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Paris, France

Paris-Sorbonne University , is a public research university in Paris, France. It was established in 1970 after the division of the University of Paris, the world's second oldest academic institution founded in the 12th century, following the cultural revolution of French May 1968. Paris-Sorbonne University is one of the inheritors of the former Humanities and Languages faculties of the University of Paris.The university is ranked 227 in the world by the 2014 QS World University Rankings. According to the QS Ranking, Paris-Sorbonne University is positioned as the second university for Arts and Humanities in France. The international approach and the quality of its teachers is recognized worldwide, with the university having the overall highest reputation of all academic institutions in France, according to The Times Higher Education.The university enrolls about 24,000 students composed of 20 departments specializing in arts, humanities and languages, divided in 12 campuses in Paris. Seven of the campuses are situated in the historic Latin Quarter, including the historic Sorbonne university building, and three in Marais, Malesherbes and Clignancourt respectively. Paris-Sorbonne also houses France's prestigious communication and journalism school, CELSA, located in the Parisian suburb of Neuilly-sur-Seine, maintains about 400 international agreements, and is a founding member of Sorbonne Universities. Wikipedia.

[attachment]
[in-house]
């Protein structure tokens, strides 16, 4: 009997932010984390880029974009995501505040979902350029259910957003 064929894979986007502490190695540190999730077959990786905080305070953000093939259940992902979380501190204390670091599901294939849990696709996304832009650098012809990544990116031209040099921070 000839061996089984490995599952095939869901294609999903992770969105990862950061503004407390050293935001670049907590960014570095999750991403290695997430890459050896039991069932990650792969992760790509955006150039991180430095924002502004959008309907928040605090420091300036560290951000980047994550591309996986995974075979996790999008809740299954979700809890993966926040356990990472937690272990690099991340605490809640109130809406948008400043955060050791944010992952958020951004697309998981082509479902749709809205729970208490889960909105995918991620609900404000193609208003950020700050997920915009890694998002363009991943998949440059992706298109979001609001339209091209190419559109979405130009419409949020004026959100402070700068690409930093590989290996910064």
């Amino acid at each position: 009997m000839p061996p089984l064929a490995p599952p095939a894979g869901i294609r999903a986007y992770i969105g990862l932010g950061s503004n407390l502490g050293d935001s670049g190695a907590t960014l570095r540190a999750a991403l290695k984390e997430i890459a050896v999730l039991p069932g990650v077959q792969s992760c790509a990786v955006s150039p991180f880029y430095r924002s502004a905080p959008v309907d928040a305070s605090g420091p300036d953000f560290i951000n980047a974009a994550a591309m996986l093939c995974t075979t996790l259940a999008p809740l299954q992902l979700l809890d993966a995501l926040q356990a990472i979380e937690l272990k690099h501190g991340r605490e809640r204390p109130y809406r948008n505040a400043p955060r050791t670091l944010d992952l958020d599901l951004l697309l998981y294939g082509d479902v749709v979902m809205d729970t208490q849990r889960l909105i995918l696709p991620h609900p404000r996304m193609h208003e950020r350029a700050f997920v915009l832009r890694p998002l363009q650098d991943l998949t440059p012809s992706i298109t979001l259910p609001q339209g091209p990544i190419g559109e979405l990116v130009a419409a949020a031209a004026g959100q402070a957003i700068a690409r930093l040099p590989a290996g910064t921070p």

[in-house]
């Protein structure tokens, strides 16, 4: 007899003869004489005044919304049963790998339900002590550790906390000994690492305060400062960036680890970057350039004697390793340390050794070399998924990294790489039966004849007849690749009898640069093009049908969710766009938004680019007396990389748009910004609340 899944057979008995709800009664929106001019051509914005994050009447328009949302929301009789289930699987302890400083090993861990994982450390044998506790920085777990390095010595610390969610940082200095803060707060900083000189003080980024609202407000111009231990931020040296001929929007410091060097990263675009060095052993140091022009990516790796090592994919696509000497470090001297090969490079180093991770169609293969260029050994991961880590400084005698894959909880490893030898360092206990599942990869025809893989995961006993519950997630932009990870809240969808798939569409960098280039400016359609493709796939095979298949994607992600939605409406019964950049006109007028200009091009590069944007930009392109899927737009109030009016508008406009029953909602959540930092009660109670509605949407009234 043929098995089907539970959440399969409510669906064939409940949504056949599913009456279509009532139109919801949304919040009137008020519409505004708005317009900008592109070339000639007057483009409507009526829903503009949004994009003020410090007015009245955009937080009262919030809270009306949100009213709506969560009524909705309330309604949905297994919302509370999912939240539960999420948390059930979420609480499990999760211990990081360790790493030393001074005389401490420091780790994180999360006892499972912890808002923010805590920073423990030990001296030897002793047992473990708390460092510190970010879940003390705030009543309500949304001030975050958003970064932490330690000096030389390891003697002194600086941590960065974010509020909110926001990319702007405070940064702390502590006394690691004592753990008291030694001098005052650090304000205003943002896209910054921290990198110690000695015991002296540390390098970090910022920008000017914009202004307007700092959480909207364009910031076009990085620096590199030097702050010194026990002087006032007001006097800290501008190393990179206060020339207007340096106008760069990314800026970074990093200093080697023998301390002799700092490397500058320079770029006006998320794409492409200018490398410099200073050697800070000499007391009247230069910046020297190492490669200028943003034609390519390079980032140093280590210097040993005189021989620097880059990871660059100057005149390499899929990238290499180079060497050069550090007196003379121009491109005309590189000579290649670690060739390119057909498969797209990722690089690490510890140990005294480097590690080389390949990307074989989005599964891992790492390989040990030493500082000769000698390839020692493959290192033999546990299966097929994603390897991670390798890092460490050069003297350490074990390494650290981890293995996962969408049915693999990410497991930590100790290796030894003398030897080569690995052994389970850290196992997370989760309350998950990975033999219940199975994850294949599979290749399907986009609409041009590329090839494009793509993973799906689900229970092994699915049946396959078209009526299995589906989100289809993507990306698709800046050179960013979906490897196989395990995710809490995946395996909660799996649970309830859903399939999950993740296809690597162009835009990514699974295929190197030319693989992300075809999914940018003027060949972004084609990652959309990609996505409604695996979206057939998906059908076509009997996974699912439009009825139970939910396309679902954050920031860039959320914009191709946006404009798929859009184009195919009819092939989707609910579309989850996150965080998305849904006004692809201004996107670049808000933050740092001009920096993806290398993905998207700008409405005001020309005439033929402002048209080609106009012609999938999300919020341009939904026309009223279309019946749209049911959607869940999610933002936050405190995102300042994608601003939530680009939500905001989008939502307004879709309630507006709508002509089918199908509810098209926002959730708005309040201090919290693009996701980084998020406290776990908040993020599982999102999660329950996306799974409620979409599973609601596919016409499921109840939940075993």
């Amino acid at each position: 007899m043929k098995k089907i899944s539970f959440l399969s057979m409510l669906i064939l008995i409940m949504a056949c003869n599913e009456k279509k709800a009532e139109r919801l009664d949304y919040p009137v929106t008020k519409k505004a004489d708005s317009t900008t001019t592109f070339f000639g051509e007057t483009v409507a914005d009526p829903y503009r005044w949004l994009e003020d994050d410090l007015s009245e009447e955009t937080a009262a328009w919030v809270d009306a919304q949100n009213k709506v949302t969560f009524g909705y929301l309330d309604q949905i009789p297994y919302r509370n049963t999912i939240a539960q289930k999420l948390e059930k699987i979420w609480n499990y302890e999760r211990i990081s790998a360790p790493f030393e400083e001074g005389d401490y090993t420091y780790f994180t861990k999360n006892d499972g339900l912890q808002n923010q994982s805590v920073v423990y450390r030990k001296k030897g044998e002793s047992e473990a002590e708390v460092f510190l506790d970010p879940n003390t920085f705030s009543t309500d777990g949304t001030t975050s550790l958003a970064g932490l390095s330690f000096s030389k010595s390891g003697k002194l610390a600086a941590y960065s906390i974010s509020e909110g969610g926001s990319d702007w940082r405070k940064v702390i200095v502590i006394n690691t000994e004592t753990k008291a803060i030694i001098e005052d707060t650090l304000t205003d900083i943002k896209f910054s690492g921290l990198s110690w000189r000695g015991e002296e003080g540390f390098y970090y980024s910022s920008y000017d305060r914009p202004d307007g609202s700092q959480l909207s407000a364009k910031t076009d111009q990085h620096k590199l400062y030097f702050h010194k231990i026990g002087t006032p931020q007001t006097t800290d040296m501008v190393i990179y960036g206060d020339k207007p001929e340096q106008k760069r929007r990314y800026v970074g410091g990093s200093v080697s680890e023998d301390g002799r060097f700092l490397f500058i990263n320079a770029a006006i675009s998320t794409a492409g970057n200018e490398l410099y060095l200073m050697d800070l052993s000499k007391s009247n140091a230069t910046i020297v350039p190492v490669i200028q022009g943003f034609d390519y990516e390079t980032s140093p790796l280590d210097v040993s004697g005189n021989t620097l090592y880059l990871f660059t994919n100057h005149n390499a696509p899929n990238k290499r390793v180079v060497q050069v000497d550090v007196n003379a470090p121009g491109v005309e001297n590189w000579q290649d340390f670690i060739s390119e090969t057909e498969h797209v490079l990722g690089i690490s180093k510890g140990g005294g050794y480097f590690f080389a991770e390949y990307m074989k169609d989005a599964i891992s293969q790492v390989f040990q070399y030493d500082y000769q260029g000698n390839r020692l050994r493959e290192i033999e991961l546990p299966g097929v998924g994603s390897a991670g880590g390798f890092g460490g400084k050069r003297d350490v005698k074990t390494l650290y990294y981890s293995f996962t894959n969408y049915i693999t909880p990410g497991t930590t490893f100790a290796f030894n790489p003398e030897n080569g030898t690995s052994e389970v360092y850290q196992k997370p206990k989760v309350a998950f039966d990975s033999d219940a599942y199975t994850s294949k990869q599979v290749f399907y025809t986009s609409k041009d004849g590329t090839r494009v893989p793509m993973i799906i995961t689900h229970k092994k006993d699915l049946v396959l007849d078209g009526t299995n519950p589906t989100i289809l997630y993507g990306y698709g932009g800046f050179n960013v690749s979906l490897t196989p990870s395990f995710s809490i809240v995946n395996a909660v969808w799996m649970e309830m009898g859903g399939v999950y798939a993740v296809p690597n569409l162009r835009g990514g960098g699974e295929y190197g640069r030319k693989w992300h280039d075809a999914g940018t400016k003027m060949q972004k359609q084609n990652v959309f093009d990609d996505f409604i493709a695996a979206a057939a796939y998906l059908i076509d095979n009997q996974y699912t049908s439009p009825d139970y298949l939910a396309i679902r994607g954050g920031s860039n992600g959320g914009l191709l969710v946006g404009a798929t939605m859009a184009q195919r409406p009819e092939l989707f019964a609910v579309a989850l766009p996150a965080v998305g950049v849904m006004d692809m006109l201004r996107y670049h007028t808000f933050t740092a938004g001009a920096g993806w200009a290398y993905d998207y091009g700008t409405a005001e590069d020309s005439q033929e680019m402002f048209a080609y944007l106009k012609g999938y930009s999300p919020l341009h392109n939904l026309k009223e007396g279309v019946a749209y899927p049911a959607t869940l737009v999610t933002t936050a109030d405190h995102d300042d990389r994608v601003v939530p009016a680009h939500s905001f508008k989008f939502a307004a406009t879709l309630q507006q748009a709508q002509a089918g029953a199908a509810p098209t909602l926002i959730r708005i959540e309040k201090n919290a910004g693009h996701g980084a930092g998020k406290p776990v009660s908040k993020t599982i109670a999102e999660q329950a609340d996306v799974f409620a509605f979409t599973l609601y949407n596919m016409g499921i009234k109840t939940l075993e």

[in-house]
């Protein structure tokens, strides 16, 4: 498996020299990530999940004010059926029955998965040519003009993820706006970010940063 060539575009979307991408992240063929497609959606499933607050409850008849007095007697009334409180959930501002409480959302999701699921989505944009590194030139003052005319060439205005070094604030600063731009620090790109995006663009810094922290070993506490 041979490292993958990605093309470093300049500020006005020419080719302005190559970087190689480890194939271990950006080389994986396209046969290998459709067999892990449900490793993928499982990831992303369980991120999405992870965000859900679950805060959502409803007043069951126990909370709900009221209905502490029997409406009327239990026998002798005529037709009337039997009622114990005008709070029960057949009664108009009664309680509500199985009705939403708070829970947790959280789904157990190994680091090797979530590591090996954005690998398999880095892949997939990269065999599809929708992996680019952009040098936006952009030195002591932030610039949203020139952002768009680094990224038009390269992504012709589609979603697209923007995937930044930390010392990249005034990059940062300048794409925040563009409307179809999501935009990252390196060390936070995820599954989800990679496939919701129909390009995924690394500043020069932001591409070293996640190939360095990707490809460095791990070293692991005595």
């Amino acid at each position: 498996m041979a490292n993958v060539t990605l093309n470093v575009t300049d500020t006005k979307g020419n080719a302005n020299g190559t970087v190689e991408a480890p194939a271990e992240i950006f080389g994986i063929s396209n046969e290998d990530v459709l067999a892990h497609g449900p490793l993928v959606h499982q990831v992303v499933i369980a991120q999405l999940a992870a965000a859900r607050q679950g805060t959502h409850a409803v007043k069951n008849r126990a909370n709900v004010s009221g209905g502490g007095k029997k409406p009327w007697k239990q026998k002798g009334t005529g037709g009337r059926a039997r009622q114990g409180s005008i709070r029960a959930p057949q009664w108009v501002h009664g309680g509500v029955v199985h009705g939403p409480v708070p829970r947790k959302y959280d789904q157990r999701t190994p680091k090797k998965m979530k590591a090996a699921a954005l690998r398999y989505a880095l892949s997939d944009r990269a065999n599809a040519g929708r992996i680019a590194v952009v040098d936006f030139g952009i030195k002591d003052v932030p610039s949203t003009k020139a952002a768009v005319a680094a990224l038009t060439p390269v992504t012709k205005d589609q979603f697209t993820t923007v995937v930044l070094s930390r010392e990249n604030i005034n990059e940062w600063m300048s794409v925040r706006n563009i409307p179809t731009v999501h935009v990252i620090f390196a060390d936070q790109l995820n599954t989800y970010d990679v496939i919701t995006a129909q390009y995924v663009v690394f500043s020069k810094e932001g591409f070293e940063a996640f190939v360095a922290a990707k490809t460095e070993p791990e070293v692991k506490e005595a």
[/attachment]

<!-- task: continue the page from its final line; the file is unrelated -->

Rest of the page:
Levin L.A.,University of California at San Diego | Bris N.L.,Paris-Sorbonne University
Science | Year: 2015

The deep ocean absorbs vast amounts of heat and carbon dioxide, providing a critical buffer to climate change but exposing vulnerable ecosystems to combined stresses of warming, ocean acidification, deoxygenation, and altered food inputs. Resulting changes may threaten biodiversity and compromise key ocean services that maintain a healthy planet and human livelihoods. There exist large gaps in understanding of the physical and ecological feedbacks that will occur. Explicit recognition of deep-ocean climate mitigation and inclusion in adaptation planning by the United Nations Framework Convention on Climate Change (UNFCCC) could help to expand deep-ocean research and observation and to protect the integrity and functions of deep-ocean ecosystems. Source

Klatzmann D.,Paris-Sorbonne University | Klatzmann D.,French Institute of Health and Medical Research | Klatzmann D.,Biotherapy and Departement Hospitalo University Inflammation Immunopathology Biotherapy | Abbas A.K.,University of California at San Francisco
Nature Reviews Immunology | Year: 2015

Depletion of regulatory T (T Reg) cells in otherwise healthy individuals leads to multi-organ autoimmune disease and inflammation. This indicates that in a normal immune system, there are self-specific effector T cells that are ready to attack normal tissue if they are not restrained by T Reg cells. The data imply that there is a balance between effector T cells and T Reg cells in health and suggest a therapeutic potential of T Reg cells in diseases in which this balance is altered. Proof-of-concept clinical trials, now supported by robust mechanistic studies, have shown that low-dose interleukin-2 specifically expands and activates T Reg cell populations and thus can control autoimmune diseases and inflammation. Source

Muller A.,Bielefeld University | Gouzerh P.,Paris-Sorbonne University
Chemistry - A European Journal | Year: 2014